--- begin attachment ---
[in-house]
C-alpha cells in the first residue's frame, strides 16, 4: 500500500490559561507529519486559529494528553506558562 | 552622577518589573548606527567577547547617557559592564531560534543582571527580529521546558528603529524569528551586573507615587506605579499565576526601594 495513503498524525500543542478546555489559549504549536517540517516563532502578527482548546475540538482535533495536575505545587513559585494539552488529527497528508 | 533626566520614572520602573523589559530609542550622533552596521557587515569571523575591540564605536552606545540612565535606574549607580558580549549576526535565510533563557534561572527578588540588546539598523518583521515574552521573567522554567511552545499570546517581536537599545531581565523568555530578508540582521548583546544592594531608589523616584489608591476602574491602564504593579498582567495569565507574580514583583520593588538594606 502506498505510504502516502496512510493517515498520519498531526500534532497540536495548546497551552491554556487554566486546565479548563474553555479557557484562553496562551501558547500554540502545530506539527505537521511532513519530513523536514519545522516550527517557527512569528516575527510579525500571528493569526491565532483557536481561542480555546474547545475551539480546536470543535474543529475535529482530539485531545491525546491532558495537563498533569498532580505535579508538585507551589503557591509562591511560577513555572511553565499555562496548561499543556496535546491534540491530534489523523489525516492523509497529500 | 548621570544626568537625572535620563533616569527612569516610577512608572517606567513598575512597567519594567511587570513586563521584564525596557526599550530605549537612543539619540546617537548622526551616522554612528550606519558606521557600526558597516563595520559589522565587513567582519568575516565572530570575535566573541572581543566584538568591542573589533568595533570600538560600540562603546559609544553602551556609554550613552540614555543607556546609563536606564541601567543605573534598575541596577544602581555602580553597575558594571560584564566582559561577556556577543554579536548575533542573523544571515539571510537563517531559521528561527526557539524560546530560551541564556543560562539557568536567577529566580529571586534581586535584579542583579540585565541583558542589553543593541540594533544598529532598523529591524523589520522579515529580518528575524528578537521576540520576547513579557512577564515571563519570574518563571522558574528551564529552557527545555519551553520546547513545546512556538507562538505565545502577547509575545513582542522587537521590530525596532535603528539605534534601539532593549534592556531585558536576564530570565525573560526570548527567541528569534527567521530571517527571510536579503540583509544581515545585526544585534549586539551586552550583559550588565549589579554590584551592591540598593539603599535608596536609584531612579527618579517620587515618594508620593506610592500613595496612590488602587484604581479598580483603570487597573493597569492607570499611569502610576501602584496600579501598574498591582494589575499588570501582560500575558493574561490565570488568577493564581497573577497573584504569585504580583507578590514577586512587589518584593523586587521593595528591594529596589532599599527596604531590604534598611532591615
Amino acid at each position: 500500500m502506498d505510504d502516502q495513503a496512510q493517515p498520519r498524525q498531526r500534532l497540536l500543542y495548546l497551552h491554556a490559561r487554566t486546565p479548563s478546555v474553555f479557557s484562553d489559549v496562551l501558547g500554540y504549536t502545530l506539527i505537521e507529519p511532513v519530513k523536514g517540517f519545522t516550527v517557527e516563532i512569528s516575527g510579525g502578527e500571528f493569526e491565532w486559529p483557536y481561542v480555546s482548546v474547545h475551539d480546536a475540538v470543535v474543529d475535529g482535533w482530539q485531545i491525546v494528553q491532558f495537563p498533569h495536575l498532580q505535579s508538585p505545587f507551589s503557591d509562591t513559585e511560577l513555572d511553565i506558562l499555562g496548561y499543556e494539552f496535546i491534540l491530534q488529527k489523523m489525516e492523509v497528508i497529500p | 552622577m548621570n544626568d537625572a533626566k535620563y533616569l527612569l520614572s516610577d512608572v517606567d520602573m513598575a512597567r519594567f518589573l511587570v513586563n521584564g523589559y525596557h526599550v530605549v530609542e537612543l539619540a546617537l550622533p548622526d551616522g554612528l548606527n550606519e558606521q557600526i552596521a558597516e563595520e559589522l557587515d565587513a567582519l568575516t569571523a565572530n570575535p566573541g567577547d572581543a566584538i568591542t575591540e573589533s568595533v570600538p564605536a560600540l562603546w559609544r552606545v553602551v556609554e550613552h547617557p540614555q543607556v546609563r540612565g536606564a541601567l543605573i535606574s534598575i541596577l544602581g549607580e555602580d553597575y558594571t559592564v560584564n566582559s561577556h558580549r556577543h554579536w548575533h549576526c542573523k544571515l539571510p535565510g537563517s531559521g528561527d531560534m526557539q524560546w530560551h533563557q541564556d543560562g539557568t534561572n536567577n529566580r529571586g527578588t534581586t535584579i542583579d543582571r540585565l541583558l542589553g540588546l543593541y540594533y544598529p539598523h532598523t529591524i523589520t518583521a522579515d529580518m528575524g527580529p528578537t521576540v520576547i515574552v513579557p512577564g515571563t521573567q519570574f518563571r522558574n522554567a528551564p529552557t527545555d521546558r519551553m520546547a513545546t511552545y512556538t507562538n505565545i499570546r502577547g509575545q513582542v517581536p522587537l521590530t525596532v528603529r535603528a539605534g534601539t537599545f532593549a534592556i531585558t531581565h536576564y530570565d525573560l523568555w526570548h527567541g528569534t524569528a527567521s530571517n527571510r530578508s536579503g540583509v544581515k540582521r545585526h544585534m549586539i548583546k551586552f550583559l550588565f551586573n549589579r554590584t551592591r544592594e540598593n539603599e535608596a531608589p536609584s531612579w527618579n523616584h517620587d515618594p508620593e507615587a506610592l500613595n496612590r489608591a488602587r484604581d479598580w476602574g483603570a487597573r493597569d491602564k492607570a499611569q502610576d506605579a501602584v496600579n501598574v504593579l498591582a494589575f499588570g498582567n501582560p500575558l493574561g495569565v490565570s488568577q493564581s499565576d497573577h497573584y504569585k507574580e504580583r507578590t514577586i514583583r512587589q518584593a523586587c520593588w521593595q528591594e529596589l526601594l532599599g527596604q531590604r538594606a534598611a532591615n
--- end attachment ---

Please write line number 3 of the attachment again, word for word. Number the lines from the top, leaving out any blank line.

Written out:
Amino acid at each position: 500500500m502506498d505510504d502516502q495513503a496512510q493517515p498520519r498524525q498531526r500534532l497540536l500543542y495548546l497551552h491554556a490559561r487554566t486546565p479548563s478546555v474553555f479557557s484562553d489559549v496562551l501558547g500554540y504549536t502545530l506539527i505537521e507529519p511532513v519530513k523536514g517540517f519545522t516550527v517557527e516563532i512569528s516575527g510579525g502578527e500571528f493569526e491565532w486559529p483557536y481561542v480555546s482548546v474547545h475551539d480546536a475540538v470543535v474543529d475535529g482535533w482530539q485531545i491525546v494528553q491532558f495537563p498533569h495536575l498532580q505535579s508538585p505545587f507551589s503557591d509562591t513559585e511560577l513555572d511553565i506558562l499555562g496548561y499543556e494539552f496535546i491534540l491530534q488529527k489523523m489525516e492523509v497528508i497529500p | 552622577m548621570n544626568d537625572a533626566k535620563y533616569l527612569l520614572s516610577d512608572v517606567d520602573m513598575a512597567r519594567f518589573l511587570v513586563n521584564g523589559y525596557h526599550v530605549v530609542e537612543l539619540a546617537l550622533p548622526d551616522g554612528l548606527n550606519e558606521q557600526i552596521a558597516e563595520e559589522l557587515d565587513a567582519l568575516t569571523a565572530n570575535p566573541g567577547d572581543a566584538i568591542t575591540e573589533s568595533v570600538p564605536a560600540l562603546w559609544r552606545v553602551v556609554e550613552h547617557p540614555q543607556v546609563r540612565g536606564a541601567l543605573i535606574s534598575i541596577l544602581g549607580e555602580d553597575y558594571t559592564v560584564n566582559s561577556h558580549r556577543h554579536w548575533h549576526c542573523k544571515l539571510p535565510g537563517s531559521g528561527d531560534m526557539q524560546w530560551h533563557q541564556d543560562g539557568t534561572n536567577n529566580r529571586g527578588t534581586t535584579i542583579d543582571r540585565l541583558l542589553g540588546l543593541y540594533y544598529p539598523h532598523t529591524i523589520t518583521a522579515d529580518m528575524g527580529p528578537t521576540v520576547i515574552v513579557p512577564g515571563t521573567q519570574f518563571r522558574n522554567a528551564p529552557t527545555d521546558r519551553m520546547a513545546t511552545y512556538t507562538n505565545i499570546r502577547g509575545q513582542v517581536p522587537l521590530t525596532v528603529r535603528a539605534g534601539t537599545f532593549a534592556i531585558t531581565h536576564y530570565d525573560l523568555w526570548h527567541g528569534t524569528a527567521s530571517n527571510r530578508s536579503g540583509v544581515k540582521r545585526h544585534m549586539i548583546k551586552f550583559l550588565f551586573n549589579r554590584t551592591r544592594e540598593n539603599e535608596a531608589p536609584s531612579w527618579n523616584h517620587d515618594p508620593e507615587a506610592l500613595n496612590r489608591a488602587r484604581d479598580w476602574g483603570a487597573r493597569d491602564k492607570a499611569q502610576d506605579a501602584v496600579n501598574v504593579l498591582a494589575f499588570g498582567n501582560p500575558l493574561g495569565v490565570s488568577q493564581s499565576d497573577h497573584y504569585k507574580e504580583r507578590t514577586i514583583r512587589q518584593a523586587c520593588w521593595q528591594e529596589l526601594l532599599g527596604q531590604r538594606a534598611a532591615n